Continuing Resolutions: A Continuing Tradition

Posted on August 8, 2012. Filed under: Uncategorized | Tags: , , , , , |

By Scott Orr

In less than two months, we can say goodbye to fiscal year 2012 and hello to a new fiscal year and a brand new budget. Wait, not really.

It’s been decades since the U.S. started a fiscal year with a new budget in place. This year, like all others in recent memory, the government will continue to function by way of a continuing resolution (CR), which simply extends federal spending authority at current levels.

Before Congress left for recess there was some progress, as the Senate Appropriations Committee passed spending bills for the Pentagon and the legislative branch. Still, the budget process has been mired in dysfunction as always.

There are 12 major appropriations bills that are, theoretically at least, supposed to be approved by Oct. 1. They are the bills for Agriculture; Commerce, Justice and Science; Defense; Energy and Water; Financial Services; Homeland Security; Interior and the Environment; Labor, Health and Human Services and Education; Legislative Branch, Military Construction and Veterans; State and Foreign Operations; and Transportation and Housing and Urban Development.

The National Journal put out a telling chart last week, which showed that while the Republican-controlled House has been busy, the Senate has not passed a single appropriations bill. Despite the House’s ambitious work, those seven bills are not much closer to final passage since none of them have fans among the Democrats that control the Senate.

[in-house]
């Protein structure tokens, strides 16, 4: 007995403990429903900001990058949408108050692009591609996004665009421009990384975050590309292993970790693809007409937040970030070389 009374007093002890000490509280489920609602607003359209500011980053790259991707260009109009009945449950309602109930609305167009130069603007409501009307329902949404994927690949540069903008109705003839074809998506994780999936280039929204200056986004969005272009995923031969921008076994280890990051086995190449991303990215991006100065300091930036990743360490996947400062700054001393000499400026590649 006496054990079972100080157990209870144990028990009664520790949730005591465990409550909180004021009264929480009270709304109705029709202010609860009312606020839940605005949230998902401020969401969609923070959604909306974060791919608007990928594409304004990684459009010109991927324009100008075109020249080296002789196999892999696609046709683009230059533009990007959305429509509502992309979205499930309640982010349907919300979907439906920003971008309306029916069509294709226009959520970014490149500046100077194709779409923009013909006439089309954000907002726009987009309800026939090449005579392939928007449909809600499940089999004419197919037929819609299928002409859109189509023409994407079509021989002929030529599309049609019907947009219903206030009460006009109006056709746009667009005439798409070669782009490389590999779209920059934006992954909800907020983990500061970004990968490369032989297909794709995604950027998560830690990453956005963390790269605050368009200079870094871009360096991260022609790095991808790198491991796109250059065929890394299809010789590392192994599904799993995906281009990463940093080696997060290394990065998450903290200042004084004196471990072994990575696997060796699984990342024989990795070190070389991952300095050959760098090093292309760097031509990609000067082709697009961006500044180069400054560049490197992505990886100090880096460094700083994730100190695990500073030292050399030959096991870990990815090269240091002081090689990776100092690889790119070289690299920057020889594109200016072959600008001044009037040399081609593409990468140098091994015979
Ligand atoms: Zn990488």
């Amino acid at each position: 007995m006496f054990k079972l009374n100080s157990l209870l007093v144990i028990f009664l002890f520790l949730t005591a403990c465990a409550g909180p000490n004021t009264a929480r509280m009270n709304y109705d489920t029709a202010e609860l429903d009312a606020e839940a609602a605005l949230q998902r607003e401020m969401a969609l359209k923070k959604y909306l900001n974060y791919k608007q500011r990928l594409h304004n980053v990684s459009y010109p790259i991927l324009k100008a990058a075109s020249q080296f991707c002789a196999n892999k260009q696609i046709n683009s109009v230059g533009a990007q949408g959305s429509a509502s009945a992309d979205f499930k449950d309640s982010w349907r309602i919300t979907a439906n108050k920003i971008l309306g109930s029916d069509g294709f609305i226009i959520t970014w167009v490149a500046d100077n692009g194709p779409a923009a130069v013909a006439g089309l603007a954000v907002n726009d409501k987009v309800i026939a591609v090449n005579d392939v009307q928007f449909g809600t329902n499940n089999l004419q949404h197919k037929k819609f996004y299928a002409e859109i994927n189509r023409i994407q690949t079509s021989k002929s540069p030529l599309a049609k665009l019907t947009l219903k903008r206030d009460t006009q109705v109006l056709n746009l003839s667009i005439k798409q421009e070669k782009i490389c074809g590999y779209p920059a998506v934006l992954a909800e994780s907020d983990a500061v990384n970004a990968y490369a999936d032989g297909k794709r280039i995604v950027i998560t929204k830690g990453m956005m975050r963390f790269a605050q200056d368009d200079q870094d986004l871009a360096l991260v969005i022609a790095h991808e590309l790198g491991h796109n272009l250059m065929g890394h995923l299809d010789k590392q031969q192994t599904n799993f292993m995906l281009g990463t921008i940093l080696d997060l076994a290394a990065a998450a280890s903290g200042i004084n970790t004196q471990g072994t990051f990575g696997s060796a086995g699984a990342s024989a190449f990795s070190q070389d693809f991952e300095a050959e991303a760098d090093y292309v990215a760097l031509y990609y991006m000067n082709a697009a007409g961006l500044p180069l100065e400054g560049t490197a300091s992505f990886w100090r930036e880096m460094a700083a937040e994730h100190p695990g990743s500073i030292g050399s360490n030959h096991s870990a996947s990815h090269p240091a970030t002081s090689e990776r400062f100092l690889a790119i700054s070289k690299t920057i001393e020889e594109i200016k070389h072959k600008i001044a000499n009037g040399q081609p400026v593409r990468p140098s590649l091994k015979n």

And unless the Senate acts to accept the House bills before the end of the year, which is highly unlikely in advance of the election as well during a lame duck session, all of the House’s work will be wiped out as the Congress kicks the can down the road through a CR.

Last week, House and Senate leaders gave their colleagues a little present as they headed for the doors and their home districts, the conventions and the campaign trail – an agreement to consider a 6-month continuing resolution in September to keep the federal government operating well past the election and the inauguration.

It may not seem like a big deal to just keep the government running as is for half a year, but remember, those spending priorities were set in 2011 and things have changed. For industries that rely on the federal government for contracts, it adds a needless tone of uncertainty.

For those of us who have been around Capitol Hill, CR’s have become a fall tradition like turning leaves and back-to-school. One of these years, we ought to take a look at ending it.

Turner GPA is a leading D.C.-based national lobbying and government affairs firm dedicated to delivering cutting edge policy advocacy for the manufacturing, defense, aerospace, health and energy industries. Members of our professional policy team can be reached at (202) 466-2511. We are also on the Web at

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